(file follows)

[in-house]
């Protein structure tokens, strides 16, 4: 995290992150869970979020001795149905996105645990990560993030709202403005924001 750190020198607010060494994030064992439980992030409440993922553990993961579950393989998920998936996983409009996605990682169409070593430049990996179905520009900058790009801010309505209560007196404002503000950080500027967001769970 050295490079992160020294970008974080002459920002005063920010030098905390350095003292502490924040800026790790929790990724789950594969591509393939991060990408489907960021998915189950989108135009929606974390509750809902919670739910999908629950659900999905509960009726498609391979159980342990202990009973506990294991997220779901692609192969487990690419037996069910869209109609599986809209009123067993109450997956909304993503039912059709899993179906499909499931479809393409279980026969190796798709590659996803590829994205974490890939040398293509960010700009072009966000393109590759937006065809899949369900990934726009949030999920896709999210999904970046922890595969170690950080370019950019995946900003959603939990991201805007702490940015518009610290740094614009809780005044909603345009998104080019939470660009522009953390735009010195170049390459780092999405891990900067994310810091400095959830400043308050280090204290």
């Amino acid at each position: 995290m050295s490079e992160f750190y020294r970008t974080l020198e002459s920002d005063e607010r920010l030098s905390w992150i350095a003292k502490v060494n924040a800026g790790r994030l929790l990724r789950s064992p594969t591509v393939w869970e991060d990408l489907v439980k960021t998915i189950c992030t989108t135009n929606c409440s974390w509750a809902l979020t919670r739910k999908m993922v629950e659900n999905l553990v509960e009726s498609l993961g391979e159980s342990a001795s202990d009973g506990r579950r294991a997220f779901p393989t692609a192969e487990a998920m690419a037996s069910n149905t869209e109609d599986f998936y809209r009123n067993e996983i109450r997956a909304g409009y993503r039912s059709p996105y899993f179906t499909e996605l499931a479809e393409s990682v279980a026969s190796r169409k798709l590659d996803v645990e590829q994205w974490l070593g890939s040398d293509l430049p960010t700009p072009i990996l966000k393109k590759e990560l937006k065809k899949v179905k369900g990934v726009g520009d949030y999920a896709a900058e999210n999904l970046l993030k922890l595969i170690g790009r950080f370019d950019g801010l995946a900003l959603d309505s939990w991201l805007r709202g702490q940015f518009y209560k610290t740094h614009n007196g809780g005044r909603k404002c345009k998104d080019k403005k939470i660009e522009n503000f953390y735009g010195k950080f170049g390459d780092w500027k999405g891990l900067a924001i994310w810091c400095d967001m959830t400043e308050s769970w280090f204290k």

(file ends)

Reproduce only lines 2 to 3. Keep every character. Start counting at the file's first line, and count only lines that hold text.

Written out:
């Protein structure tokens, strides 16, 4: 995290992150869970979020001795149905996105645990990560993030709202403005924001 750190020198607010060494994030064992439980992030409440993922553990993961579950393989998920998936996983409009996605990682169409070593430049990996179905520009900058790009801010309505209560007196404002503000950080500027967001769970 050295490079992160020294970008974080002459920002005063920010030098905390350095003292502490924040800026790790929790990724789950594969591509393939991060990408489907960021998915189950989108135009929606974390509750809902919670739910999908629950659900999905509960009726498609391979159980342990202990009973506990294991997220779901692609192969487990690419037996069910869209109609599986809209009123067993109450997956909304993503039912059709899993179906499909499931479809393409279980026969190796798709590659996803590829994205974490890939040398293509960010700009072009966000393109590759937006065809899949369900990934726009949030999920896709999210999904970046922890595969170690950080370019950019995946900003959603939990991201805007702490940015518009610290740094614009809780005044909603345009998104080019939470660009522009953390735009010195170049390459780092999405891990900067994310810091400095959830400043308050280090204290």
């Amino acid at each position: 995290m050295s490079e992160f750190y020294r970008t974080l020198e002459s920002d005063e607010r920010l030098s905390w992150i350095a003292k502490v060494n924040a800026g790790r994030l929790l990724r789950s064992p594969t591509v393939w869970e991060d990408l489907v439980k960021t998915i189950c992030t989108t135009n929606c409440s974390w509750a809902l979020t919670r739910k999908m993922v629950e659900n999905l553990v509960e009726s498609l993961g391979e159980s342990a001795s202990d009973g506990r579950r294991a997220f779901p393989t692609a192969e487990a998920m690419a037996s069910n149905t869209e109609d599986f998936y809209r009123n067993e996983i109450r997956a909304g409009y993503r039912s059709p996105y899993f179906t499909e996605l499931a479809e393409s990682v279980a026969s190796r169409k798709l590659d996803v645990e590829q994205w974490l070593g890939s040398d293509l430049p960010t700009p072009i990996l966000k393109k590759e990560l937006k065809k899949v179905k369900g990934v726009g520009d949030y999920a896709a900058e999210n999904l970046l993030k922890l595969i170690g790009r950080f370019d950019g801010l995946a900003l959603d309505s939990w991201l805007r709202g702490q940015f518009y209560k610290t740094h614009n007196g809780g005044r909603k404002c345009k998104d080019k403005k939470i660009e522009n503000f953390y735009g010195k950080f170049g390459d780092w500027k999405g891990l900067a924001i994310w810091c400095d967001m959830t400043e308050s769970w280090f204290k």